Tyler Barron
Chief Revenue Officer

*This article was published in Bank Director magazine’s second quarter 2024 issue.

Banks are struggling to meet new data reporting requirements and mitigate compliance risk in the face of skyrocketing costs and profit pressures. They also must respond to the hot topics of artificial intelligence (AI), automation and machine learning, or risk obsolescence. 

The latest frontier for automation is regulatory compliance reporting. Automation platforms have emerged that can easily integrate with existing systems to help banks solve inefficiencies, redundancies and data quality issues caused by human error. This is fast becoming the new standard for compliance teams, and banks will need to respond.

Data Challenges
Accurate data collection and reporting is crucial for compliance. Banks must collect demographic data from mortgage borrowers under the Home Mortgage Disclosure Act (HMDA) and from small business borrowers as required by the recent Dodd-Frank Act 1071 rule. 

Manual data scrubbing is time-consuming and costly. Data rarely stays holistically synced, while compliance and risk groups are often at the mercy of whatever data are entered into their systems. Inaccurately collected data can lead to fines, reputational damage or an inability to do deals. 

Automating Compliance Risk
AI platforms that focus on streamlined automation systems ensure sufficient data quality by following a four-step process:

When documents are entered into business systems, the machine learning algorithm identifies the documents and extracts data fields for compliance requirements, like HMDA and Community Reinvestment Act fields.

The machine learning platform extracts and compares data points across source documents, banking systems and regulatory reports. Errors and data inconsistencies are flagged for human review. 

A compliance officer double-checks the loan to determine if the discrepancy resulted from an error or some other documentable cause and corrects the highlighted data fields.

If requested, validated data fields are pushed back into the regulatory report or business system.

Automated learning algorithms efficiently collect data, compare reports and identify discrepancies for review. Machine learning also flags and corrects inconsistencies between data points before pushing them back into the system.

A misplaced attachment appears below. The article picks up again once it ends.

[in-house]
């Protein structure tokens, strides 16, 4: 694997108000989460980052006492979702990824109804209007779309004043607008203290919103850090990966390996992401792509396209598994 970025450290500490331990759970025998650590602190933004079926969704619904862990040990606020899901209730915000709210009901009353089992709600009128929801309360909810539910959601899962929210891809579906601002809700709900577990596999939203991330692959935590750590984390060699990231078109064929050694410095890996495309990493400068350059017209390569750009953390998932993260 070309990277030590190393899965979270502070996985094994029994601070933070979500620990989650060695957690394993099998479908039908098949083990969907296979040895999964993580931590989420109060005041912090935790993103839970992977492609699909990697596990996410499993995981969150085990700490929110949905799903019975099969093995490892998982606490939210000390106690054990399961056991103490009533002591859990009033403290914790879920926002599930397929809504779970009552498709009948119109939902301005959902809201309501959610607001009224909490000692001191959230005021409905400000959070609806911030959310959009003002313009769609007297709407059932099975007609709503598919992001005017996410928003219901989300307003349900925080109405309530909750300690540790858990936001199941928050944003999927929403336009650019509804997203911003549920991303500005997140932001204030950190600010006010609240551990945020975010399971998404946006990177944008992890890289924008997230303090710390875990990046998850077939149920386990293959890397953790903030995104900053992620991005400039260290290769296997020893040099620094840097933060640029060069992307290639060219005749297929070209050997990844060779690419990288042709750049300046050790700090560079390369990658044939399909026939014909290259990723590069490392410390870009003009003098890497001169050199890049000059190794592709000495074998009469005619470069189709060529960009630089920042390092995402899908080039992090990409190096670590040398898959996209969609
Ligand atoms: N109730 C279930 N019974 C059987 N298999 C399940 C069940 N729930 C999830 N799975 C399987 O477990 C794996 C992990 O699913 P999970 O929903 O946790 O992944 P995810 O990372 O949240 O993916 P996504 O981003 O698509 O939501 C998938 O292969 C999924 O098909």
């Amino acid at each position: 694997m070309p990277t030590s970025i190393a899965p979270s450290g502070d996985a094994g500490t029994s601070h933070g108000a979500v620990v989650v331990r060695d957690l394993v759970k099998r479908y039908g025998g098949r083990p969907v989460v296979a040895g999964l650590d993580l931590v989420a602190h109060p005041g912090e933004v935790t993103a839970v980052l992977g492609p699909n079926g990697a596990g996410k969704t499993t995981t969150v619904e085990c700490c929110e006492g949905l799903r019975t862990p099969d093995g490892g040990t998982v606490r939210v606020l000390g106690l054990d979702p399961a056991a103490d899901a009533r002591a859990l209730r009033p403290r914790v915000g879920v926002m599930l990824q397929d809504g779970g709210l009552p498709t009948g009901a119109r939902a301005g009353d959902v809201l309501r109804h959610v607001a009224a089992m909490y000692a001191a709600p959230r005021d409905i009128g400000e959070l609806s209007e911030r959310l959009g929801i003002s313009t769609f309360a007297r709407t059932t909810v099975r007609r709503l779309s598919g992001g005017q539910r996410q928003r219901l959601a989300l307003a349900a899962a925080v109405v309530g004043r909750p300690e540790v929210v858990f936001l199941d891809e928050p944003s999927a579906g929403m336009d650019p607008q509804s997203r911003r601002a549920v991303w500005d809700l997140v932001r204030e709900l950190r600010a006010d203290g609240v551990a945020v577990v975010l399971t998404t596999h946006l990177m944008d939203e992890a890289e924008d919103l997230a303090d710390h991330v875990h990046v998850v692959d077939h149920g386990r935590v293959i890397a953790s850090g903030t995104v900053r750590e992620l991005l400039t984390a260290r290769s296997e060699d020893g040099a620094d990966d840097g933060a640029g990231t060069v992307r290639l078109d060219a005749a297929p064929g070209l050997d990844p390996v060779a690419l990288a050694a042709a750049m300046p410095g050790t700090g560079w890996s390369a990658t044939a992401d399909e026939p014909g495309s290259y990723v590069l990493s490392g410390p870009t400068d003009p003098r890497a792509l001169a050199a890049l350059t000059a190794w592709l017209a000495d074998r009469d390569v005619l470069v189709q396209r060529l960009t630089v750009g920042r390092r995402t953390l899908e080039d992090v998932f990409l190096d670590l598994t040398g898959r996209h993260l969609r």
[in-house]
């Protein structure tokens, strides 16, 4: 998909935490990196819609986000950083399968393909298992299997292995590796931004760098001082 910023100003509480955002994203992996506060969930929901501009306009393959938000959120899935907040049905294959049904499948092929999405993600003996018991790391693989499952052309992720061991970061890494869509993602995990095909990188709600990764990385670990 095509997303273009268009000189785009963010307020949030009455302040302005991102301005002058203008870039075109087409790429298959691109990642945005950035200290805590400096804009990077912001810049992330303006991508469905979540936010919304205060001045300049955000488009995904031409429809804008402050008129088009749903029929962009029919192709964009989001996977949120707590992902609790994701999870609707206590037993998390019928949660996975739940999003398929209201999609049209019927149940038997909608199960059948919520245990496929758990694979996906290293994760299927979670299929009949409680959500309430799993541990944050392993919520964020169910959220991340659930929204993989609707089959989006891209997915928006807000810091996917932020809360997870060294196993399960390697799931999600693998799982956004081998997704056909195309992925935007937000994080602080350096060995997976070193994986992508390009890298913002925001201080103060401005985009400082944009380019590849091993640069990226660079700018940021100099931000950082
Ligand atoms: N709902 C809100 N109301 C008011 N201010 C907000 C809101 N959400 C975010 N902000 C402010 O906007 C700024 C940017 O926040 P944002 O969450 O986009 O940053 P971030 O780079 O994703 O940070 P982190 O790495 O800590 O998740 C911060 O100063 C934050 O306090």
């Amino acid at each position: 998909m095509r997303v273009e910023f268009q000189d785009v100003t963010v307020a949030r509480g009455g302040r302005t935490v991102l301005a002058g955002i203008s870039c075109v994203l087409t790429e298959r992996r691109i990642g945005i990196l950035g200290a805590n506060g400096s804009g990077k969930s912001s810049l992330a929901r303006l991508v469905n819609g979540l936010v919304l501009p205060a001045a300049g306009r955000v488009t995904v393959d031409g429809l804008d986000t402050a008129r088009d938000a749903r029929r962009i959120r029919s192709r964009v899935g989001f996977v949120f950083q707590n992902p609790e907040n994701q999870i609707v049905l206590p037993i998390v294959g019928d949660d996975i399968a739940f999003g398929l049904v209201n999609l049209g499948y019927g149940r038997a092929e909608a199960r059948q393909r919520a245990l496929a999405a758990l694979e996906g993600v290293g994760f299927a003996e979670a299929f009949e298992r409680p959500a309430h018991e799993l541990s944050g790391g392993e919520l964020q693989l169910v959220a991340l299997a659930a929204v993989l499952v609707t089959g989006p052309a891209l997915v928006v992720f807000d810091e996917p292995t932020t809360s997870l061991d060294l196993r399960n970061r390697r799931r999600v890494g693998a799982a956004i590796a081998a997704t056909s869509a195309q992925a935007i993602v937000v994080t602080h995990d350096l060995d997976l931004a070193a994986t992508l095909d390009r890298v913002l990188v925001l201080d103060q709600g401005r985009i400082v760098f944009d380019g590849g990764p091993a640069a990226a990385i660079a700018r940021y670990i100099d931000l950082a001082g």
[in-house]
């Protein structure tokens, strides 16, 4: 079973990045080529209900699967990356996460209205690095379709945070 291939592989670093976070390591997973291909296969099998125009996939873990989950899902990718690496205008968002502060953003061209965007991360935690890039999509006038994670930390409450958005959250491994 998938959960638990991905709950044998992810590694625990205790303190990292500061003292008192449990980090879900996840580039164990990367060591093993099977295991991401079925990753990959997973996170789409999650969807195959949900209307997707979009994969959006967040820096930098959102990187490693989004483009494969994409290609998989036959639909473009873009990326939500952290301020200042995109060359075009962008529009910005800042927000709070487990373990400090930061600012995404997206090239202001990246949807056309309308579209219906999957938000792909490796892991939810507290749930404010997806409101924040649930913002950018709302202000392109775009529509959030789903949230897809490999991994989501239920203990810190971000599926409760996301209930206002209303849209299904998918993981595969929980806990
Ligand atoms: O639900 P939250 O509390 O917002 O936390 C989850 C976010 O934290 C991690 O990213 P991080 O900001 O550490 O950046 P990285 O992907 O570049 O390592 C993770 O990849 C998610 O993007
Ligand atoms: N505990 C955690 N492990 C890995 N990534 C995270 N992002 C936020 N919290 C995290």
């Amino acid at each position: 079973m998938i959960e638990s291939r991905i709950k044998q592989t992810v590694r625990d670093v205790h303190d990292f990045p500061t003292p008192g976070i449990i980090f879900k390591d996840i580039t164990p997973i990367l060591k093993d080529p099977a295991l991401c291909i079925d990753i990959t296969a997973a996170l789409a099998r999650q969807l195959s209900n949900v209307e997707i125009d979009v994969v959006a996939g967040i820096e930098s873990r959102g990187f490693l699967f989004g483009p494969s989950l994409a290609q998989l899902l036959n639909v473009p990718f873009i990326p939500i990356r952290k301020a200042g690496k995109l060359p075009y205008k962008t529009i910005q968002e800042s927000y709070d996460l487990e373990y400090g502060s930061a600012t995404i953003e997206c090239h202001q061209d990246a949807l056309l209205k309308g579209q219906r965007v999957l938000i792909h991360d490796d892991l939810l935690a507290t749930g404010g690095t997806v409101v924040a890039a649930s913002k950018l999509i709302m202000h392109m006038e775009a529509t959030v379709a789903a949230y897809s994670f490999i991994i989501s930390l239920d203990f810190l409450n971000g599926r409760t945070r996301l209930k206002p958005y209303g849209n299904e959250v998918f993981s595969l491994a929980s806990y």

This automated process drastically reduces the time compliance teams must spend manually combing data for errors. An audit trail tracks data changes, which minimizes risk, while compliance teams can spend time on more value-added tasks.

Real-World Application
Over the years, dozens of institutions — including small and medium-sized banks — have integrated automation into existing networks, ensuring seamless communications between different systems and reducing labor costs. 

Regional banks are uniquely positioned to confront compliance process challenges with automation platforms. For example, a bank with 300 branches across four states can use AI to help prioritize data integrity and streamline data collection for the 110 HMDA data fields. A well-regulated, comprehensive machine learning system can reduce the HMDA document validation processing times to less than five minutes, all with increased data integrity and significant cost savings.

Banks also can use automation to streamline other compliance tasks, such as CRA reviews. 

Ultimately, automation can increase bandwidth for banks while helping to improve borrower experience and staff productivity.

Why Now?
The need for automation sneaks up on many financial institutions. When banks reach that crucial $5 billion to $10 billion asset threshold, oversight gets more stringent and scrubbing data manually means higher staffing costs. Bank boards in that position begin to look for ways to increase compliance efficiency and turn to automated solutions. 

Integrating automation into existing systems also can create the additional bandwidth needed to operationalize new regulations, such as 1071, and help mitigate burnout and turnover by freeing employees to focus on more rewarding work.

While some financial institutions hesitate to invest in machine learning, innovative compliance and risk leaders understand the need to do things differently in an increasingly complex regulatory environment. AI inarguably improves time and cost efficiency while mitigating risk and ensuring operational efficiency. It’s time for banks to embrace innovative and long-term compliance solutions.


Tyler Barron

Chief Revenue Officer

Tyler Barron is the Chief Revenue Officer at Encapture, an intelligent automation platform providing banks with documentation efficiency. Using machine learning and AI technology, Encapture helps banks reduce compliance risks associated with fair lending guidelines, reduce overhead costs and improve profitability in a volatile market.